1 in 5 employers use online social networking sites (OSNs) to screen job applicants.  Some employers even use OSNs to monitor the activities of current employees.  (Think workers’ comp fraud.)  If done properly and for the right purpose, I support the use of the Internet as a tool for employers.  But there are plenty of critics of the practice.  word background social networking

Those who are against the use of sites like Facebook and MySpace to screen job candidates cite “privacy” concerns.  I don’t buy it.  There is no reasonable expectation of privacy when it comes to information an individual voluntarily posts on-line.  Yes, there may be other problems if an employer creates a false identity for the purpose of “tricking” an individual into granting the employer permission to access his or her site or web page.  But, the simple act of viewing something that was published for the purpose of being viewed, does not seem like a privacy violation from my perspective. 

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The Wall Street Journal recently posted an entry on its blog “The Juggle,” entitled Laid Off . . . And Pregnant,” describing the position of tens of thousands of pregnant women laid off in the current economy. As noted by the article, pregnant women are just as subject to any one else to being laid off for economic reasons, as long as they are not specifically targeted based on their pregnancy or assumptions about their future commitment to the job as new mothers. stick people family images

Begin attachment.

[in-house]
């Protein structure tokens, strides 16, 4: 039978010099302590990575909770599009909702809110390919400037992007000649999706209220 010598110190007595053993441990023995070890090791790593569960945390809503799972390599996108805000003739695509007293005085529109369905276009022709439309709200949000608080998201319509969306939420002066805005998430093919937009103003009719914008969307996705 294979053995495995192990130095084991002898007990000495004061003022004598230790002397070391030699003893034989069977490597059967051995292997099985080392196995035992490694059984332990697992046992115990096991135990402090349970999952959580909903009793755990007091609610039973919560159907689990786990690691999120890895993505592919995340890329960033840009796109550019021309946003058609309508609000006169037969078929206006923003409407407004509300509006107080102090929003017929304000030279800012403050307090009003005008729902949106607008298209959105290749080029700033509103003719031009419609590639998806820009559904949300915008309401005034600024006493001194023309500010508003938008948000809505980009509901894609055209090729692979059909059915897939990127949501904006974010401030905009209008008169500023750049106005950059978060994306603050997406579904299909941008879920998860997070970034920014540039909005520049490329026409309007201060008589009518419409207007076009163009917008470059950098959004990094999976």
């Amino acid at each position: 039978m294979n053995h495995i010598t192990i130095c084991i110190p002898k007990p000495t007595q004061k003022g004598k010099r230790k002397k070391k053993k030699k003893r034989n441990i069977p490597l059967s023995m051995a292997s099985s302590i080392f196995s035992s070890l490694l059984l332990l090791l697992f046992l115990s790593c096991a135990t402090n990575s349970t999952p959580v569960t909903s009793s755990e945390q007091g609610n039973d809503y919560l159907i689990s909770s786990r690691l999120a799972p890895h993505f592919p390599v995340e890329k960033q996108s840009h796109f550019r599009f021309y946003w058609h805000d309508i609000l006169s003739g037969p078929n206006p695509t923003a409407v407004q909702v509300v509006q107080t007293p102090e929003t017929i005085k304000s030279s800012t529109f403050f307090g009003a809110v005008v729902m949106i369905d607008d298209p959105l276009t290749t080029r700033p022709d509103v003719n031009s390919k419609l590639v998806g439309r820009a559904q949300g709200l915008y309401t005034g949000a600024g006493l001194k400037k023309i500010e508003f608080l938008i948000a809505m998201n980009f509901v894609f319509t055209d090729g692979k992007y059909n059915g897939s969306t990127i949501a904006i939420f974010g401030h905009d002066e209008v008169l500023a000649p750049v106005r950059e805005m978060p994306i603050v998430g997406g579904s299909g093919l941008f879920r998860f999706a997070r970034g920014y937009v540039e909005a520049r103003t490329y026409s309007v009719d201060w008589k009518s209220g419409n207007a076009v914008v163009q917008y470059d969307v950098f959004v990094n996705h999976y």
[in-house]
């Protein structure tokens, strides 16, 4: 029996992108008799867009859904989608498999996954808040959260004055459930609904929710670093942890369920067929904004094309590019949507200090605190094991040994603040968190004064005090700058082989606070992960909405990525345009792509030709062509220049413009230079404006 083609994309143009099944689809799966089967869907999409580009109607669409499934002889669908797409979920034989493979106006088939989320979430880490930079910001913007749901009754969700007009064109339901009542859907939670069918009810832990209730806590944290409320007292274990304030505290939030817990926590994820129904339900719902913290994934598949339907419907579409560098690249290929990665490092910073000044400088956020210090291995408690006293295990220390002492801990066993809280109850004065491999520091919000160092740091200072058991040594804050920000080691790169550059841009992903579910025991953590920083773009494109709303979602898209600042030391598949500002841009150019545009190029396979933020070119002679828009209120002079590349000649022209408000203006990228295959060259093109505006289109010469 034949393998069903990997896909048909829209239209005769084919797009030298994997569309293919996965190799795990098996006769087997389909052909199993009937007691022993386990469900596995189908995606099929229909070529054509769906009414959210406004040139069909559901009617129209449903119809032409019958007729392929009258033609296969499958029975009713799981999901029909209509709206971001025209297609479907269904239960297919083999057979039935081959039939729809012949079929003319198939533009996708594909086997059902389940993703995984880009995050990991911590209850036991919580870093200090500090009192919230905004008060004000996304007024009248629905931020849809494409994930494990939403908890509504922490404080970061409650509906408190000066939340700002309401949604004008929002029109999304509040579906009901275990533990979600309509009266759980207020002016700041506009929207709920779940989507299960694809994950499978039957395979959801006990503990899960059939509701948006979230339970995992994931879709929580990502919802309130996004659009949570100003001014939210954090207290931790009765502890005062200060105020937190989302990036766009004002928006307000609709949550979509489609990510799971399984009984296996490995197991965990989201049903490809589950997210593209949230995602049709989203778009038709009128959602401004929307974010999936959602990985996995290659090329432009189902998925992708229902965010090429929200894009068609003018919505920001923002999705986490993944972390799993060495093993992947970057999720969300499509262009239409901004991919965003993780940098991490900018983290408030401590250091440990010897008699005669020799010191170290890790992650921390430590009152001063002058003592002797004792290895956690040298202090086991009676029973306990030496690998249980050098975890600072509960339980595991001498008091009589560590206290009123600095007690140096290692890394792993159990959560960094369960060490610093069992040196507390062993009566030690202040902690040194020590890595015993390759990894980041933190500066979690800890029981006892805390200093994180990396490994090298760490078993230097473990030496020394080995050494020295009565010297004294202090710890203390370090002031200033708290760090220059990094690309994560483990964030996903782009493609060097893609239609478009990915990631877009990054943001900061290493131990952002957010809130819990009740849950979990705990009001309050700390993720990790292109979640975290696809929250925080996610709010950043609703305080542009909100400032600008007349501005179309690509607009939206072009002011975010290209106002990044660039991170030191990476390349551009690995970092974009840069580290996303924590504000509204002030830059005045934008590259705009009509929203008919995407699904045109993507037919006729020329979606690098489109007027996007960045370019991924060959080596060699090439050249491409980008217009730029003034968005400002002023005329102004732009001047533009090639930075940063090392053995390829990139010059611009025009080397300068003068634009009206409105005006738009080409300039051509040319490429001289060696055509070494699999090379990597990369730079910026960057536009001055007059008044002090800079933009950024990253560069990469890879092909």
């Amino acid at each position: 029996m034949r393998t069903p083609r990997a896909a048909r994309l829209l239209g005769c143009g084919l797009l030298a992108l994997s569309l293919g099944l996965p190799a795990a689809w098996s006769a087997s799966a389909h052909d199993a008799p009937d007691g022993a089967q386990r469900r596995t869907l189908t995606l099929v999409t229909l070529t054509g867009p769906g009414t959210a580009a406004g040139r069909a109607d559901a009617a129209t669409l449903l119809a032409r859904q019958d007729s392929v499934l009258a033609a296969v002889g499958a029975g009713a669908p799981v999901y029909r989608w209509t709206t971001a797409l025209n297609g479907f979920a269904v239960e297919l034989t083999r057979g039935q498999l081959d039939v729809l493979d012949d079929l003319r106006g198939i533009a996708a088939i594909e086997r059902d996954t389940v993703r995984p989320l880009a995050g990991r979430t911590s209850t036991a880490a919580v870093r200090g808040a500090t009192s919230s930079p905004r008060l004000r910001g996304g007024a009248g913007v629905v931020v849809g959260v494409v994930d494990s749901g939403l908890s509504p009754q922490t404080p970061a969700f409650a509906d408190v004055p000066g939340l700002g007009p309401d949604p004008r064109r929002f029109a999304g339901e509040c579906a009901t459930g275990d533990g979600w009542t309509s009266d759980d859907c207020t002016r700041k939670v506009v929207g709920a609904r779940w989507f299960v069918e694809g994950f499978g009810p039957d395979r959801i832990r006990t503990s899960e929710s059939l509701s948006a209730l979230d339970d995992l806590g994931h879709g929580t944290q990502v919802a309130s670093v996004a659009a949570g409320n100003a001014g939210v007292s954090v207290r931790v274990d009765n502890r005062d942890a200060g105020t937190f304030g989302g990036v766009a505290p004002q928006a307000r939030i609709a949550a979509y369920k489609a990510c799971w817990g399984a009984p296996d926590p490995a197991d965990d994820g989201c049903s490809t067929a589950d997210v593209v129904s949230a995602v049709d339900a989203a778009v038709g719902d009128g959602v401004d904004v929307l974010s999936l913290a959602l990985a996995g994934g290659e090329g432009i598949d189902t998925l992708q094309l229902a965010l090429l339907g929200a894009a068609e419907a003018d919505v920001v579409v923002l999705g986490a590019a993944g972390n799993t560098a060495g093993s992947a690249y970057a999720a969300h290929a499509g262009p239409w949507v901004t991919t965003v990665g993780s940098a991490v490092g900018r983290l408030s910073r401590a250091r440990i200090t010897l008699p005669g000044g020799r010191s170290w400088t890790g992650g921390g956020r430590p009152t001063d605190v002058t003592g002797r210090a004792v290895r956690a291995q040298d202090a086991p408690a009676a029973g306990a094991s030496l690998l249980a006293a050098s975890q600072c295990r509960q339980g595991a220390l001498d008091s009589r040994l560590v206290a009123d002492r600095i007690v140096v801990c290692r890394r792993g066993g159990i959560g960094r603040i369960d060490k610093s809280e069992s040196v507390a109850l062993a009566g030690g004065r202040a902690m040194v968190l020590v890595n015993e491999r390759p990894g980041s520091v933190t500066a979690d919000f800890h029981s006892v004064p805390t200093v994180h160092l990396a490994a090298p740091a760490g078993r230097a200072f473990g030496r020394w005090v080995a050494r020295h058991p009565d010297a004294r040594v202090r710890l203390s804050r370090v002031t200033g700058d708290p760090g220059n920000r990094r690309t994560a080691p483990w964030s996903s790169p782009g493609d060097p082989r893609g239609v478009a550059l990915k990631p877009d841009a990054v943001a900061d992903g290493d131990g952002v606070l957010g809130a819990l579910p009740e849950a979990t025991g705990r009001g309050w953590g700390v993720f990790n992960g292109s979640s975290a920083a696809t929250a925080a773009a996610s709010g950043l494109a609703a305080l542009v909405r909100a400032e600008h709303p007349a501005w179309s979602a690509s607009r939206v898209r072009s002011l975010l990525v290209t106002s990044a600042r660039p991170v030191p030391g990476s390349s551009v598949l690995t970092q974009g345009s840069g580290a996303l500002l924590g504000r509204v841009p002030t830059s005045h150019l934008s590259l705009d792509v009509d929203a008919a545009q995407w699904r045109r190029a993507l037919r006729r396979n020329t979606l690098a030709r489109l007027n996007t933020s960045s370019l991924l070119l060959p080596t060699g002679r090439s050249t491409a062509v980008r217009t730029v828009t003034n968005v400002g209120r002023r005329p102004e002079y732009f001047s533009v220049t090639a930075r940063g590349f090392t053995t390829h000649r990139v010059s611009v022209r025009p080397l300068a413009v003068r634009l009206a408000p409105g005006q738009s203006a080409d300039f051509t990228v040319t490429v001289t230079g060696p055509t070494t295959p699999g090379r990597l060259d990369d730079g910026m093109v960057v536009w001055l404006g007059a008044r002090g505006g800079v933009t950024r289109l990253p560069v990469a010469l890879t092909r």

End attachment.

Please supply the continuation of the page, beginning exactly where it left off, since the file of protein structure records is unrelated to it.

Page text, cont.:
A woman laid off while pregnant, however, is in a uniquely difficult position. Legal prohibitions against pregnancy discrimination notwithstanding, women with a visible belly are not the most competitive job candidates. Most unemployed women “showing” their pregnancy assume (with good reason) that they will never get hired, and therefore remove themselves from the job market. Others hope to land a job offer before their appearance forces them to disclose their condition.

Although it is illegal for an employer to refuse to hire a candidate simply because of her pregnancy, the employer is likely to assume that the employee will be unable to work for at least some period in the near future. In addition, there remain societal assumptions about a new mother’s lack of focus on work (that the EEOC’s Guidance on Family Responsibility Discrimination (pdf) was designed to combat). Even if, subconsciously, one would anticipate most employers to reach the decision that another (non-pregnant) candidate was better suited for the position. It goes without saying that an expectant father who is laid off does not face the same hurdles.